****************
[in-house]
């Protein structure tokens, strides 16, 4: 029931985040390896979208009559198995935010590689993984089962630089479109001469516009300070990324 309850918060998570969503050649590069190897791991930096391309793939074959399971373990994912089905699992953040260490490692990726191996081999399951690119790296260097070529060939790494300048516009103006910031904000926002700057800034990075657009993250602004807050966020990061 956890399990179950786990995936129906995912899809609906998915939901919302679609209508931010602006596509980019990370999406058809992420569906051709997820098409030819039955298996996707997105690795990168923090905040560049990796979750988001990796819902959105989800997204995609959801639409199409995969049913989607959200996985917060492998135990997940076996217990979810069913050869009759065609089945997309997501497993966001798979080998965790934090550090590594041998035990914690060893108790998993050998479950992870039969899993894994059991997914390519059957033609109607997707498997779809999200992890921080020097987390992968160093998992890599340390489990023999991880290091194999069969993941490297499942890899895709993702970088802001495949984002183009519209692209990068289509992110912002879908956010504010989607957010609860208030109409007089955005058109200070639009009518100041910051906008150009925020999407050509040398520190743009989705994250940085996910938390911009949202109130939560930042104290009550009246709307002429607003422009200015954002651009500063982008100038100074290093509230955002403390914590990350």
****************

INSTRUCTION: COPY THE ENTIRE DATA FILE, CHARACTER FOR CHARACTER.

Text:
[in-house]
């Protein structure tokens, strides 16, 4: 029931985040390896979208009559198995935010590689993984089962630089479109001469516009300070990324 309850918060998570969503050649590069190897791991930096391309793939074959399971373990994912089905699992953040260490490692990726191996081999399951690119790296260097070529060939790494300048516009103006910031904000926002700057800034990075657009993250602004807050966020990061 956890399990179950786990995936129906995912899809609906998915939901919302679609209508931010602006596509980019990370999406058809992420569906051709997820098409030819039955298996996707997105690795990168923090905040560049990796979750988001990796819902959105989800997204995609959801639409199409995969049913989607959200996985917060492998135990997940076996217990979810069913050869009759065609089945997309997501497993966001798979080998965790934090550090590594041998035990914690060893108790998993050998479950992870039969899993894994059991997914390519059957033609109607997707498997779809999200992890921080020097987390992968160093998992890599340390489990023999991880290091194999069969993941490297499942890899895709993702970088802001495949984002183009519209692209990068289509992110912002879908956010504010989607957010609860208030109409007089955005058109200070639009009518100041910051906008150009925020999407050509040398520190743009989705994250940085996910938390911009949202109130939560930042104290009550009246709307002429607003422009200015954002651009500063982008100038100074290093509230955002403390914590990350």